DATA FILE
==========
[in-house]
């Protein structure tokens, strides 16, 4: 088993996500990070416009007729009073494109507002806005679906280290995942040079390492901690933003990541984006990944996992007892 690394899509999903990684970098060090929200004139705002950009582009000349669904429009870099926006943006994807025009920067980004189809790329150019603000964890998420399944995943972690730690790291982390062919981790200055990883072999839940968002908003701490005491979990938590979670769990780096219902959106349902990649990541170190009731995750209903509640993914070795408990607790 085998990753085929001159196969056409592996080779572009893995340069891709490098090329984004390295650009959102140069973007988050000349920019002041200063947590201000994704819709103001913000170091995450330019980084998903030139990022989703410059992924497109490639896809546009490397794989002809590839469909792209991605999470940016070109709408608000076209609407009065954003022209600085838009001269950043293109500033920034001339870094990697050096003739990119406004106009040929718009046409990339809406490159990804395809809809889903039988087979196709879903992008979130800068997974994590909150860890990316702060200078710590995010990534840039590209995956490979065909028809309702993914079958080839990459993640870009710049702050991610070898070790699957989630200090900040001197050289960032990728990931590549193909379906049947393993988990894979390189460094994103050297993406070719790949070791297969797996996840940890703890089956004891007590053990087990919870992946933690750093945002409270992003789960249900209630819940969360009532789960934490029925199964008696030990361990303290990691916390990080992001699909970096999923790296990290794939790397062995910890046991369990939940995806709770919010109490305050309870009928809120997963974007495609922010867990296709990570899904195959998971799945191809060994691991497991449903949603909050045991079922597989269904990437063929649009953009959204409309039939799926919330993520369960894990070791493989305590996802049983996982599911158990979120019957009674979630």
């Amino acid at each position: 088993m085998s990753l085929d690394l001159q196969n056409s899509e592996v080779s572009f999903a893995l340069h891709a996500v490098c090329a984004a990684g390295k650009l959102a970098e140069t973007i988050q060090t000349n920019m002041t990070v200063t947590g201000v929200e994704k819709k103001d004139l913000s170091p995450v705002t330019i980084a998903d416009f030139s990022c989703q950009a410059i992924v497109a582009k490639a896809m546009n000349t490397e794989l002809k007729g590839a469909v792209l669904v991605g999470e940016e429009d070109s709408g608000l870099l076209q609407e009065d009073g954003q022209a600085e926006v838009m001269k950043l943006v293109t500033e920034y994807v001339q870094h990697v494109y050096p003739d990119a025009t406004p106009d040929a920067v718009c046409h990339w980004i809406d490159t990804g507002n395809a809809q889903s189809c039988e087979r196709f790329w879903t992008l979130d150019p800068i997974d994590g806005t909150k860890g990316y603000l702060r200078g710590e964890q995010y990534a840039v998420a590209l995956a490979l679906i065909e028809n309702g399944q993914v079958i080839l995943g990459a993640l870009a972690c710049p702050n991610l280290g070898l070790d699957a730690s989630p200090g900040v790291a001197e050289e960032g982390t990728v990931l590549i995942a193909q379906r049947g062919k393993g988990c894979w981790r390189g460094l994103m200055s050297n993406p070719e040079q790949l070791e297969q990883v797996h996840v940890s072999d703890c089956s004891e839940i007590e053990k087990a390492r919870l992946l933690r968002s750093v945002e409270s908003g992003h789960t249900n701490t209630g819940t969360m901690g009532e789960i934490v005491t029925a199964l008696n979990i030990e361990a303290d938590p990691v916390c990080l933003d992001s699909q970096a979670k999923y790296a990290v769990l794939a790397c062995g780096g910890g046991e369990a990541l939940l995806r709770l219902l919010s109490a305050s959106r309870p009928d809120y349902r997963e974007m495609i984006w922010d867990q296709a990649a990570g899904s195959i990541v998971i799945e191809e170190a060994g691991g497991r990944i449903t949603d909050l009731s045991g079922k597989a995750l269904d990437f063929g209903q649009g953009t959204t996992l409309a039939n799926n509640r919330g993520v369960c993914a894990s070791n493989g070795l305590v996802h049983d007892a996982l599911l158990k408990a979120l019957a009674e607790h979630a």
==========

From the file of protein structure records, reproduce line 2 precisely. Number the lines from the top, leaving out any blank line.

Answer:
């Protein structure tokens, strides 16, 4: 088993996500990070416009007729009073494109507002806005679906280290995942040079390492901690933003990541984006990944996992007892 690394899509999903990684970098060090929200004139705002950009582009000349669904429009870099926006943006994807025009920067980004189809790329150019603000964890998420399944995943972690730690790291982390062919981790200055990883072999839940968002908003701490005491979990938590979670769990780096219902959106349902990649990541170190009731995750209903509640993914070795408990607790 085998990753085929001159196969056409592996080779572009893995340069891709490098090329984004390295650009959102140069973007988050000349920019002041200063947590201000994704819709103001913000170091995450330019980084998903030139990022989703410059992924497109490639896809546009490397794989002809590839469909792209991605999470940016070109709408608000076209609407009065954003022209600085838009001269950043293109500033920034001339870094990697050096003739990119406004106009040929718009046409990339809406490159990804395809809809889903039988087979196709879903992008979130800068997974994590909150860890990316702060200078710590995010990534840039590209995956490979065909028809309702993914079958080839990459993640870009710049702050991610070898070790699957989630200090900040001197050289960032990728990931590549193909379906049947393993988990894979390189460094994103050297993406070719790949070791297969797996996840940890703890089956004891007590053990087990919870992946933690750093945002409270992003789960249900209630819940969360009532789960934490029925199964008696030990361990303290990691916390990080992001699909970096999923790296990290794939790397062995910890046991369990939940995806709770919010109490305050309870009928809120997963974007495609922010867990296709990570899904195959998971799945191809060994691991497991449903949603909050045991079922597989269904990437063929649009953009959204409309039939799926919330993520369960894990070791493989305590996802049983996982599911158990979120019957009674979630």